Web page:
By Dr. Jarrod Sadulski, Faculty Member, Criminal Justice, American Military University
The coronavirus pandemic has impacted nearly everyone on the planet. It consumes our national news cycle and has changed our daily lives around the world. COVID-19 has resulted in massive lockdowns around the world and caused a global recession that has not been seen since World War II.
According to World Bank forecasts, the global economy will contract by 5.2% this year. Massive shutdowns and extremely restrictive coronavirus responses has caused people in different parts of the world to lose their incomes and homes. As a result, people in various countries are unable to work and put food on the table, leading to deep poverty.
An Inability to Work Increases Vulnerability to Human Trafficking
This inability to work is a problem for several reasons. One reason is that poverty, a lack of social or economic opportunities, and limited labor protections are the primary root causes that make people more vulnerable to human trafficking. In the early stages of the coronavirus pandemic, experts hoped that increased border restrictions and massive lockdowns would decrease human trafficking, but these control strategies are likely to exacerbate instances of human trafficking.
A second reason is that the coronavirus pandemic disrupted victim assistance programs. These programs are offered by non-government organizations that provide anti-trafficking responses, such as victim rescue missions, in-person counseling, and legal assistance services.
In addition, COVID-19 caused human trafficking networks to go further underground with their illicit activities using technology. For example, hotels and red-light districts around the world closed during the coronavirus pandemic, resulting in human traffickers exploiting sex trafficking victims through the dark web and other Internet-based methods. There has also been an increase in online child sexual exploitations and increased rates of child labor and child marriage.
Law Enforcement Agencies Experiencing Problems in Investigating Human Trafficking Cases
At the same time, international law enforcement capabilities have been limited or exhausted during the pandemic, which created delays or reductions in the investigations of human trafficking cases. The pandemic is also responsible for disruptions in the criminal court system, so current cases that are being prosecuted have been put on hold.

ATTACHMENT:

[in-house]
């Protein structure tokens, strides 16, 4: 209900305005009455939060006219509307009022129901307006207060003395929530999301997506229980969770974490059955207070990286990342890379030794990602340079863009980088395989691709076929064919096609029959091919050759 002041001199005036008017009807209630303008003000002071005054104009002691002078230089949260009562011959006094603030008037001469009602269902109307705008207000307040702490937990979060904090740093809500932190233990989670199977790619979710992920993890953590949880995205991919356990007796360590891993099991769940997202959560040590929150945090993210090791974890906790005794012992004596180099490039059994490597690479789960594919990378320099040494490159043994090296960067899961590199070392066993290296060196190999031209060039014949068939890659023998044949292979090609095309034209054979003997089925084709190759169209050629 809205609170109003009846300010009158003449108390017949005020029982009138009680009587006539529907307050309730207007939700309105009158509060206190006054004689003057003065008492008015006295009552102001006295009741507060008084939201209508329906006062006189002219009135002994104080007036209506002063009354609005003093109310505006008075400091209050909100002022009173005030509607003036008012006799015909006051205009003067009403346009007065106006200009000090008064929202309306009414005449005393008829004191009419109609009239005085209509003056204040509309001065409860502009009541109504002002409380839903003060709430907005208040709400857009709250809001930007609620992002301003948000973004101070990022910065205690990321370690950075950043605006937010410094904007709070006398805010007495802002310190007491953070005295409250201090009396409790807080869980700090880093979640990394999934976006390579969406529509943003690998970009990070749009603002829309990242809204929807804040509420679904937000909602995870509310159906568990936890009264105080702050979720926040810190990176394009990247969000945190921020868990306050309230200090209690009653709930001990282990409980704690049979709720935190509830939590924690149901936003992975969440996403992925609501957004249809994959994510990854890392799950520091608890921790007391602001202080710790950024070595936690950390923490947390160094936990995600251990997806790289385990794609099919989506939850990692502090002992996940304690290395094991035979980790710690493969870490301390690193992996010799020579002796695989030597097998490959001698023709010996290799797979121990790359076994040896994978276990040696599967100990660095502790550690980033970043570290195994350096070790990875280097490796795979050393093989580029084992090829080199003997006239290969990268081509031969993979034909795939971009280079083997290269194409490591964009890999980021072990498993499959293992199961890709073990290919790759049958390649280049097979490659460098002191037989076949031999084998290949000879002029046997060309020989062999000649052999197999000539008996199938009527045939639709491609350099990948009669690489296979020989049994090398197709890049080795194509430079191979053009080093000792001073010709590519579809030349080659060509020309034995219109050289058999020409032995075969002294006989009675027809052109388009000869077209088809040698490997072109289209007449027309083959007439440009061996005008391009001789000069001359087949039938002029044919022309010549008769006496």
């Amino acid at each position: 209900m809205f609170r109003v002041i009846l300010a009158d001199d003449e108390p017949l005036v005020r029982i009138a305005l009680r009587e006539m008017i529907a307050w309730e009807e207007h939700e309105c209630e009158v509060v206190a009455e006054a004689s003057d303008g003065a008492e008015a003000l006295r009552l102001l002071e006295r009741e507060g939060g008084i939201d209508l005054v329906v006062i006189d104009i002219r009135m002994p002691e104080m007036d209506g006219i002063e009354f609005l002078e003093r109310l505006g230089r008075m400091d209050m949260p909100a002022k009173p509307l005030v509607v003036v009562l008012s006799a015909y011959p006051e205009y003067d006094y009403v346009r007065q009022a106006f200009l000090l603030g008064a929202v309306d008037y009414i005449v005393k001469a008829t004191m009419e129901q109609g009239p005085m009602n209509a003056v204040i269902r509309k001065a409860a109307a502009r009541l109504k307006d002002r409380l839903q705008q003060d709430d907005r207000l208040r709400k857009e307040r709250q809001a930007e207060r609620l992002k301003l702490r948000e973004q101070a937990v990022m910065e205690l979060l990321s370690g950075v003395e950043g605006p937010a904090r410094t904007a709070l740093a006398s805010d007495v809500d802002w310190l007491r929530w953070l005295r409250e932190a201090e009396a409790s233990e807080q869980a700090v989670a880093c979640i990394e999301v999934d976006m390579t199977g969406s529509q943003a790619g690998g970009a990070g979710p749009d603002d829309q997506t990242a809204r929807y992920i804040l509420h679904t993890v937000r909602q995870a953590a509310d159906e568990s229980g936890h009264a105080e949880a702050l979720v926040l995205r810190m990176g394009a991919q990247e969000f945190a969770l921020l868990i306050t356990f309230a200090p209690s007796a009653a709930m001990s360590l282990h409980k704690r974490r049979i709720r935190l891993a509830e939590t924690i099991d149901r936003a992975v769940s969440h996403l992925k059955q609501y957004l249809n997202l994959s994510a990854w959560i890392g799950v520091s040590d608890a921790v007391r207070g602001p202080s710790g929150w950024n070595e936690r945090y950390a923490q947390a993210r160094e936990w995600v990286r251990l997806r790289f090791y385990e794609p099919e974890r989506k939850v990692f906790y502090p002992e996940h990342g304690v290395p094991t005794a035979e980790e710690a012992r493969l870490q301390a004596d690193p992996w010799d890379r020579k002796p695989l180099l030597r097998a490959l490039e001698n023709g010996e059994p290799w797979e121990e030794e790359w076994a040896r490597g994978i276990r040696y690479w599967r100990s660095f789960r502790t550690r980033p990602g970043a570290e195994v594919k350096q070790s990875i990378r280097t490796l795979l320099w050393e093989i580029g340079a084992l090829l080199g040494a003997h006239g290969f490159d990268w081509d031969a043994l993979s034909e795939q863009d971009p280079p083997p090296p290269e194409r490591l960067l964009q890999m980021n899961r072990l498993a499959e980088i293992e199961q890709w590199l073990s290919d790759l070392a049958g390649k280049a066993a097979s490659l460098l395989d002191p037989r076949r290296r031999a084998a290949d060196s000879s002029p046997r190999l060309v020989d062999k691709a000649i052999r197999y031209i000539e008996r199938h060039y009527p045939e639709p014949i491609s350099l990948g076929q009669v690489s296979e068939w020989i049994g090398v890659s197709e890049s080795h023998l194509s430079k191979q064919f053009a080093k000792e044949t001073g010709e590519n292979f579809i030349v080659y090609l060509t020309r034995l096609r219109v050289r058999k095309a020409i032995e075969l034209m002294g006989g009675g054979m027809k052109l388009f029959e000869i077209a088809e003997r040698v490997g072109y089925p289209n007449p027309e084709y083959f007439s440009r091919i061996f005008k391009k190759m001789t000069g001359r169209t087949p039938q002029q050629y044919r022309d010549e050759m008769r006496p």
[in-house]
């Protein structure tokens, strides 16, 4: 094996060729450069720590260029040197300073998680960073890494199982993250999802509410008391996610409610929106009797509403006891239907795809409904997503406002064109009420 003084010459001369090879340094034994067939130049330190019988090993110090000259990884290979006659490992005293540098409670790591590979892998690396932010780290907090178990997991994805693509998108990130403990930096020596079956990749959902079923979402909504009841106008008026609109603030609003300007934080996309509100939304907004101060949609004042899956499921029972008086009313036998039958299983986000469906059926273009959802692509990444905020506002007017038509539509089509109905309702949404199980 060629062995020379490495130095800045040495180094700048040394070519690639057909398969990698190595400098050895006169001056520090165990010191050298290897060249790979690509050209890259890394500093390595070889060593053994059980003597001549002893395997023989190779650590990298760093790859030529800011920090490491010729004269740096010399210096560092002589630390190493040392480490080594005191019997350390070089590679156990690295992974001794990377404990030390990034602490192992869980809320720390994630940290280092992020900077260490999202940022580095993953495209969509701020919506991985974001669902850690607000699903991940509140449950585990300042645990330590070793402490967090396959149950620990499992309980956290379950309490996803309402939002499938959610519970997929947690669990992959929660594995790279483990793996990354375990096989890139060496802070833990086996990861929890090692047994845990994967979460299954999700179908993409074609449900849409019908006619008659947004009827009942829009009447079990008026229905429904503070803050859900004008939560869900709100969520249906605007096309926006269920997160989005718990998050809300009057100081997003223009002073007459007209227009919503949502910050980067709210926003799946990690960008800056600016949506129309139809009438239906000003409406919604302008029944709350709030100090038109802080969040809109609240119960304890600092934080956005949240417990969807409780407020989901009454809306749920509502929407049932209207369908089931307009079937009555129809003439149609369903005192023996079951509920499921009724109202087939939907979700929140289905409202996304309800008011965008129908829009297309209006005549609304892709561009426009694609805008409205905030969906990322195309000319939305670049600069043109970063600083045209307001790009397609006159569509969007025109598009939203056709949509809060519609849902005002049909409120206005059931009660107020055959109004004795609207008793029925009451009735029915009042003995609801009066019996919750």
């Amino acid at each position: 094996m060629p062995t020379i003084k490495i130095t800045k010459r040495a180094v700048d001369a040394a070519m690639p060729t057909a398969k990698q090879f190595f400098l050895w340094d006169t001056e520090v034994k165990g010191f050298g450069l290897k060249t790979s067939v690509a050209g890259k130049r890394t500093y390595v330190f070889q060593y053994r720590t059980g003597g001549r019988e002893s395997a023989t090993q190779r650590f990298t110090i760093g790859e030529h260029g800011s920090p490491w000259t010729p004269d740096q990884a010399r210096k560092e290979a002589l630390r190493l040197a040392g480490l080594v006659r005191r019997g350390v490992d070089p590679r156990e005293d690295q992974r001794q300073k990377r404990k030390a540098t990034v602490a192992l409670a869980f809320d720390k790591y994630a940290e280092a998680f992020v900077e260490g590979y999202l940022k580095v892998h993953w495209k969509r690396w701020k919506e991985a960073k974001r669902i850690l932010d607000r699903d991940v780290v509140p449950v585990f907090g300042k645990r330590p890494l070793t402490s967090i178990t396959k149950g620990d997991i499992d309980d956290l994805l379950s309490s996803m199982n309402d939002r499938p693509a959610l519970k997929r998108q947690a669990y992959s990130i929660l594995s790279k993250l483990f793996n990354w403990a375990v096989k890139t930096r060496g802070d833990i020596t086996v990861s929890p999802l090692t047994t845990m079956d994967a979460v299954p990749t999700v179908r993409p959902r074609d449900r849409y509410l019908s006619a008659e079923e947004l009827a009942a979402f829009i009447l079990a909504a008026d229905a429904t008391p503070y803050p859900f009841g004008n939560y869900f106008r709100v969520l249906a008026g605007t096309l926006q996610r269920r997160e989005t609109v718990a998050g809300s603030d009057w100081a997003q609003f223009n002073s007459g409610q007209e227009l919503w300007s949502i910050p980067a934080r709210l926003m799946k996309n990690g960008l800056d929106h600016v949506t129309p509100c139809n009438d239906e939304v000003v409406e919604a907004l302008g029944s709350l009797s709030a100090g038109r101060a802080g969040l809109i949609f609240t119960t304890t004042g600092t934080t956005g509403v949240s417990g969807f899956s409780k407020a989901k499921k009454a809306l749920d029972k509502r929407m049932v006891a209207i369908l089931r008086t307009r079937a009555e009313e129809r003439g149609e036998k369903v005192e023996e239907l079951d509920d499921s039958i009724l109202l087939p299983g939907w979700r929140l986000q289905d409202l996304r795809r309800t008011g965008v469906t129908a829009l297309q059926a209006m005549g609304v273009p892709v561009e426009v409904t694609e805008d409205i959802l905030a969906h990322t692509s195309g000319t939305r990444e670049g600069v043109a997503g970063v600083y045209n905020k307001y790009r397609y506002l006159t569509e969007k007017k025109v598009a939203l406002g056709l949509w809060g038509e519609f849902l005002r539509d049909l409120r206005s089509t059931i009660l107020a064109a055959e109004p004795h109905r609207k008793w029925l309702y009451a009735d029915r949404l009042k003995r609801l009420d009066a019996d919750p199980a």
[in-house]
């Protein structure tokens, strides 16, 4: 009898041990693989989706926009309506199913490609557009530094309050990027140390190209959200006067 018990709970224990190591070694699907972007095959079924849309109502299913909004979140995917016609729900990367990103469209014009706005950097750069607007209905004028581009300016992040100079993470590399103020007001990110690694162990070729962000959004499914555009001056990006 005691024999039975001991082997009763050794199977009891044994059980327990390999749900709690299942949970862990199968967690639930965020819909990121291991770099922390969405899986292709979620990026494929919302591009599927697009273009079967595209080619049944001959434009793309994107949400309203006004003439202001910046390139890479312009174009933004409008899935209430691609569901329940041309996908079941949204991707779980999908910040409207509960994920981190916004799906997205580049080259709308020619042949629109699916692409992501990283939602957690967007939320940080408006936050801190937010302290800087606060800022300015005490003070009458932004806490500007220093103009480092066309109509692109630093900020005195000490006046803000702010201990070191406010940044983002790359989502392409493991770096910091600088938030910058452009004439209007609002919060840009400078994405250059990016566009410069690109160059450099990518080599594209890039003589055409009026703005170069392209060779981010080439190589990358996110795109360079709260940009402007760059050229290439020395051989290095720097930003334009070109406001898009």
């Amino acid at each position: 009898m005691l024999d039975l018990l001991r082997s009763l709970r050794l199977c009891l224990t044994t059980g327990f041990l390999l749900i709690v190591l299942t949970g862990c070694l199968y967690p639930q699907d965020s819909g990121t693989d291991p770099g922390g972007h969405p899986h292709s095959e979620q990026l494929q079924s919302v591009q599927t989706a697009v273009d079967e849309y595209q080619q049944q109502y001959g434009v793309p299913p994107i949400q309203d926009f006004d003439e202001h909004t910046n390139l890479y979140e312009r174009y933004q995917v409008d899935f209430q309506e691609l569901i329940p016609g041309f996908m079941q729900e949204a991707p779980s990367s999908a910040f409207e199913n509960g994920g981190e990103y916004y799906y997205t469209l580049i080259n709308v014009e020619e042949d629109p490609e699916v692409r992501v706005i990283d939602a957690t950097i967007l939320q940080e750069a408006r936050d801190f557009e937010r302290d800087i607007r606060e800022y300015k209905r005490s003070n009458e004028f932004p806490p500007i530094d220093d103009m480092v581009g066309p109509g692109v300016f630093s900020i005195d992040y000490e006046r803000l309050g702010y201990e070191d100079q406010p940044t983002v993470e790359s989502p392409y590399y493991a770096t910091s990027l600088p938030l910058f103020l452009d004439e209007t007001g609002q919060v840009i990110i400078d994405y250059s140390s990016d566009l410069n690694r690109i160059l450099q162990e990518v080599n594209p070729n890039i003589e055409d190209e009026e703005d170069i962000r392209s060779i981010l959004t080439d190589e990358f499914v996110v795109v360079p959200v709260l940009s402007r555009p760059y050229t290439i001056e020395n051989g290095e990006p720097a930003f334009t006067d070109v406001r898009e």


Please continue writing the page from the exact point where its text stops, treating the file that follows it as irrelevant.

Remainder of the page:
COVID-19 Pandemic Has Made Detecting Victims More Difficult
According to the United Nations, the coronavirus pandemic has made it more difficult to identify human trafficking victims, which is challenging enough during normal times. For instance, victims are at a substantial risk of being exposed to the coronavirus and have less access to healthcare to support their recovery.
In some countries, the pandemic has forced children into the streets to search for food and income. As a result, those children are at a higher risk of becoming a victim of human trafficking.
Florida Anti-Trafficking Organization Reports that Sex Trafficking Demand Has Escalated During the Pandemic
In the United States, organizations that support human trafficking victims in Tampa, Florida, says that sex trafficking demand has increased during the coronavirus pandemic. The Polaris Project is an organization that combats human trafficking and operates the National Human Trafficking Hotline, which offers a variety of services to victims. According to the Polaris Project, the number of nationwide cases handled by the Trafficking Hotline increased by more than 40% in the month following the shelter-in-place orders compared to the prior month.
First Responders Have an Important Role in Identifying Human Trafficking Victims
First responders continue to have an important role in identifying potential victims of human trafficking. Juveniles traveling with adults who are not their parents, individuals that appear coached on what to say or have their passport held by someone else, and people who act timid and have bruises in various stages of healing are all indicators that someone is a possible victim human trafficking. Hospital workers also have an important role in identifying human trafficking victims.
Human trafficking victims are typically afraid to speak out about their situation, so it is important for first responders to speak with potential victims about any danger in a safe location, away from the people who accompany them. When first responders are alert to the signs and behavior of human trafficking, even more victims can be rescued during this pandemic.
Neighbors, teachers, and first responders can report suspicious activity that may be related to human trafficking to federal law enforcement at 1-866-347-2423. First responders can learn more about their role in combating human trafficking by reviewing the Department of Homeland Security’s Blue Campaign.
About the Author: Dr. Jarrod Sadulski is an associate professor at American Military University and has over two decades in the field of homeland security. He has engaged in speaking engagements in the United States, Central America, and Europe on the topics of human trafficking, narcotics trafficking, police responses to domestic terrorism, and various topics in policing. Most recently, he presented at the 2019 International Human Trafficking Conference. His expertise includes infrastructure security, maritime security, homeland security contraband interdiction, and intelligence gathering.